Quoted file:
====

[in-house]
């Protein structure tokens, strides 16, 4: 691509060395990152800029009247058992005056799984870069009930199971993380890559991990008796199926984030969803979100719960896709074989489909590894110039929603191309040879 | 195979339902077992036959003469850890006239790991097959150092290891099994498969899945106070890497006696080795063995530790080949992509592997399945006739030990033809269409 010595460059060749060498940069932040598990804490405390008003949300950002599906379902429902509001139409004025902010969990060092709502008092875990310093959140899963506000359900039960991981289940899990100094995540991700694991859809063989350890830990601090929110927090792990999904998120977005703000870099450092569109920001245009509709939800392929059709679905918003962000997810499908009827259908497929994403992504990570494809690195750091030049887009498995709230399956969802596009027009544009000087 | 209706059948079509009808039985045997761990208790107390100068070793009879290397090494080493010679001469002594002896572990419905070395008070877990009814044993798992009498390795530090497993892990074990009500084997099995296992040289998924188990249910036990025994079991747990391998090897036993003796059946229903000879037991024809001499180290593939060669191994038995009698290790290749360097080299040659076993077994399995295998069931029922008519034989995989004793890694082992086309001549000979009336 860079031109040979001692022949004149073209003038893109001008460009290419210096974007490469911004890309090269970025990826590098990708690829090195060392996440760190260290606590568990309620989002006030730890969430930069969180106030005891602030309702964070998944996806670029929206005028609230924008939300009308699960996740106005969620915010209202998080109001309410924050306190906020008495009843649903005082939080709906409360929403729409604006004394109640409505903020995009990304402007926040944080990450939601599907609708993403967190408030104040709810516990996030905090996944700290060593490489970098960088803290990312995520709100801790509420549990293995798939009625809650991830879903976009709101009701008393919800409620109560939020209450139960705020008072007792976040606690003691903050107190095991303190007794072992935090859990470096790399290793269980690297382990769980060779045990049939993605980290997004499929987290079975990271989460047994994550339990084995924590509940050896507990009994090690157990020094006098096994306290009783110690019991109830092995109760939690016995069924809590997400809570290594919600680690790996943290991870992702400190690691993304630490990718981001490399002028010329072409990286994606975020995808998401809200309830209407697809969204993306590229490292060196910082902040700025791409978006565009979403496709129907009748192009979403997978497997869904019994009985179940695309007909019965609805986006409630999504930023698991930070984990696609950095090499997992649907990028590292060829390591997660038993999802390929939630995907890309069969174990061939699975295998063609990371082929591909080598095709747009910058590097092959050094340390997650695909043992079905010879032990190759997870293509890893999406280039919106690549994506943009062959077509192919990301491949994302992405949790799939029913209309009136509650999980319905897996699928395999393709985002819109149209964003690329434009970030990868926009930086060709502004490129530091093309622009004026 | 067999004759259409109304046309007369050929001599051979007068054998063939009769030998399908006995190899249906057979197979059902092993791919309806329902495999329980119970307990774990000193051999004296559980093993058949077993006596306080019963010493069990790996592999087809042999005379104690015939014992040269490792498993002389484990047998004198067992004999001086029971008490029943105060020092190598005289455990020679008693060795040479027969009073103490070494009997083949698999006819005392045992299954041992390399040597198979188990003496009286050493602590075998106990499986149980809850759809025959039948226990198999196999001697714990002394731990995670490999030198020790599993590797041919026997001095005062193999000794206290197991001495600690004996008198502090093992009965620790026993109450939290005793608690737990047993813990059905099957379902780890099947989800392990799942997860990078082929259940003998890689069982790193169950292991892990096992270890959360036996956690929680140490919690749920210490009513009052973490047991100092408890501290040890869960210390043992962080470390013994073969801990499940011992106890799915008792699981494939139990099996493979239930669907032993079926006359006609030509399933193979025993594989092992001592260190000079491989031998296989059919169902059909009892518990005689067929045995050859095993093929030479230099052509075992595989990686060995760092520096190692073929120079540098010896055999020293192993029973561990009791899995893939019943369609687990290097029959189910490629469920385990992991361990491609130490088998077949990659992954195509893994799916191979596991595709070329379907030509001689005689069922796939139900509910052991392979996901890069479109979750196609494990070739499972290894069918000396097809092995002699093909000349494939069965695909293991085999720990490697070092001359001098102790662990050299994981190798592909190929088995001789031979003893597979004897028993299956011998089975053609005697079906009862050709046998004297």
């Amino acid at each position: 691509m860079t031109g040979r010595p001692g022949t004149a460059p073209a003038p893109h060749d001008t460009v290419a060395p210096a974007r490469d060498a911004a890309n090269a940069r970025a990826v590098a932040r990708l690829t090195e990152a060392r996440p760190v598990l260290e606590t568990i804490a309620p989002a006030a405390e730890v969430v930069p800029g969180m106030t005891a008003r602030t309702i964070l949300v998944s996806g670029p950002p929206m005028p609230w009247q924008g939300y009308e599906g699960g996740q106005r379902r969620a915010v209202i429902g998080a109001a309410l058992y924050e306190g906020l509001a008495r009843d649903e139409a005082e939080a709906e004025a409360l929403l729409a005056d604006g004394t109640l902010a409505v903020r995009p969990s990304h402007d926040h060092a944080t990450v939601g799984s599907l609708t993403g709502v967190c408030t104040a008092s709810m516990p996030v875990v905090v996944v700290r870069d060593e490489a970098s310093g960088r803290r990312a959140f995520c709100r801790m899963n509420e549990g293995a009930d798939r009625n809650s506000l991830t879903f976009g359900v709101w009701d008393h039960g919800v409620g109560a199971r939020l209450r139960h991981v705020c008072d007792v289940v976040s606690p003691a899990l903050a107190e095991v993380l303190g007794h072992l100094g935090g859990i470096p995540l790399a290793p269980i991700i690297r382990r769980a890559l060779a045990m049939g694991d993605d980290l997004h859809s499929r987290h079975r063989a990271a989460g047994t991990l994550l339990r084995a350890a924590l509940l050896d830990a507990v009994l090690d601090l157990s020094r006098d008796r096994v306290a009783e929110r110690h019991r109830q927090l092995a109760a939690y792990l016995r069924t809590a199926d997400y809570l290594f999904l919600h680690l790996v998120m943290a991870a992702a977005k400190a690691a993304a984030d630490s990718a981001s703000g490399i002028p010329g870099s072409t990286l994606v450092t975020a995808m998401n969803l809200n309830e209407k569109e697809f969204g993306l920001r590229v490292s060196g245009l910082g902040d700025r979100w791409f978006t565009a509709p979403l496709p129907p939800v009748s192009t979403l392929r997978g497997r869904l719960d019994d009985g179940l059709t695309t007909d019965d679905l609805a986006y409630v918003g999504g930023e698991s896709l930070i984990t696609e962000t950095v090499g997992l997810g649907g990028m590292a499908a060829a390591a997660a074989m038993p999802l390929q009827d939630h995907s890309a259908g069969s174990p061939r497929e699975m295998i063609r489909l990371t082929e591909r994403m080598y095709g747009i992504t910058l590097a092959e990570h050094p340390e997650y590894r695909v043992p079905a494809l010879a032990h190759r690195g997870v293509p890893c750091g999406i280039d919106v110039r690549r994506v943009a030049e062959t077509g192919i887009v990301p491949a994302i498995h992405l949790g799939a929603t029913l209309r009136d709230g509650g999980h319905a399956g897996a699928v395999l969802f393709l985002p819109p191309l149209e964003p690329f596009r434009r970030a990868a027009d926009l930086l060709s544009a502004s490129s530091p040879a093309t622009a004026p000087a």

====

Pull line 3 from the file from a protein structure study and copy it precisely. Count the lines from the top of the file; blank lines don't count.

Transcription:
């Amino acid at each position: 691509m860079t031109g040979r010595p001692g022949t004149a460059p073209a003038p893109h060749d001008t460009v290419a060395p210096a974007r490469d060498a911004a890309n090269a940069r970025a990826v590098a932040r990708l690829t090195e990152a060392r996440p760190v598990l260290e606590t568990i804490a309620p989002a006030a405390e730890v969430v930069p800029g969180m106030t005891a008003r602030t309702i964070l949300v998944s996806g670029p950002p929206m005028p609230w009247q924008g939300y009308e599906g699960g996740q106005r379902r969620a915010v209202i429902g998080a109001a309410l058992y924050e306190g906020l509001a008495r009843d649903e139409a005082e939080a709906e004025a409360l929403l729409a005056d604006g004394t109640l902010a409505v903020r995009p969990s990304h402007d926040h060092a944080t990450v939601g799984s599907l609708t993403g709502v967190c408030t104040a008092s709810m516990p996030v875990v905090v996944v700290r870069d060593e490489a970098s310093g960088r803290r990312a959140f995520c709100r801790m899963n509420e549990g293995a009930d798939r009625n809650s506000l991830t879903f976009g359900v709101w009701d008393h039960g919800v409620g109560a199971r939020l209450r139960h991981v705020c008072d007792v289940v976040s606690p003691a899990l903050a107190e095991v993380l303190g007794h072992l100094g935090g859990i470096p995540l790399a290793p269980i991700i690297r382990r769980a890559l060779a045990m049939g694991d993605d980290l997004h859809s499929r987290h079975r063989a990271a989460g047994t991990l994550l339990r084995a350890a924590l509940l050896d830990a507990v009994l090690d601090l157990s020094r006098d008796r096994v306290a009783e929110r110690h019991r109830q927090l092995a109760a939690y792990l016995r069924t809590a199926d997400y809570l290594f999904l919600h680690l790996v998120m943290a991870a992702a977005k400190a690691a993304a984030d630490s990718a981001s703000g490399i002028p010329g870099s072409t990286l994606v450092t975020a995808m998401n969803l809200n309830e209407k569109e697809f969204g993306l920001r590229v490292s060196g245009l910082g902040d700025r979100w791409f978006t565009a509709p979403l496709p129907p939800v009748s192009t979403l392929r997978g497997r869904l719960d019994d009985g179940l059709t695309t007909d019965d679905l609805a986006y409630v918003g999504g930023e698991s896709l930070i984990t696609e962000t950095v090499g997992l997810g649907g990028m590292a499908a060829a390591a997660a074989m038993p999802l390929q009827d939630h995907s890309a259908g069969s174990p061939r497929e699975m295998i063609r489909l990371t082929e591909r994403m080598y095709g747009i992504t910058l590097a092959e990570h050094p340390e997650y590894r695909v043992p079905a494809l010879a032990h190759r690195g997870v293509p890893c750091g999406i280039d919106v110039r690549r994506v943009a030049e062959t077509g192919i887009v990301p491949a994302i498995h992405l949790g799939a929603t029913l209309r009136d709230g509650g999980h319905a399956g897996a699928v395999l969802f393709l985002p819109p191309l149209e964003p690329f596009r434009r970030a990868a027009d926009l930086l060709s544009a502004s490129s530091p040879a093309t622009a004026p000087a």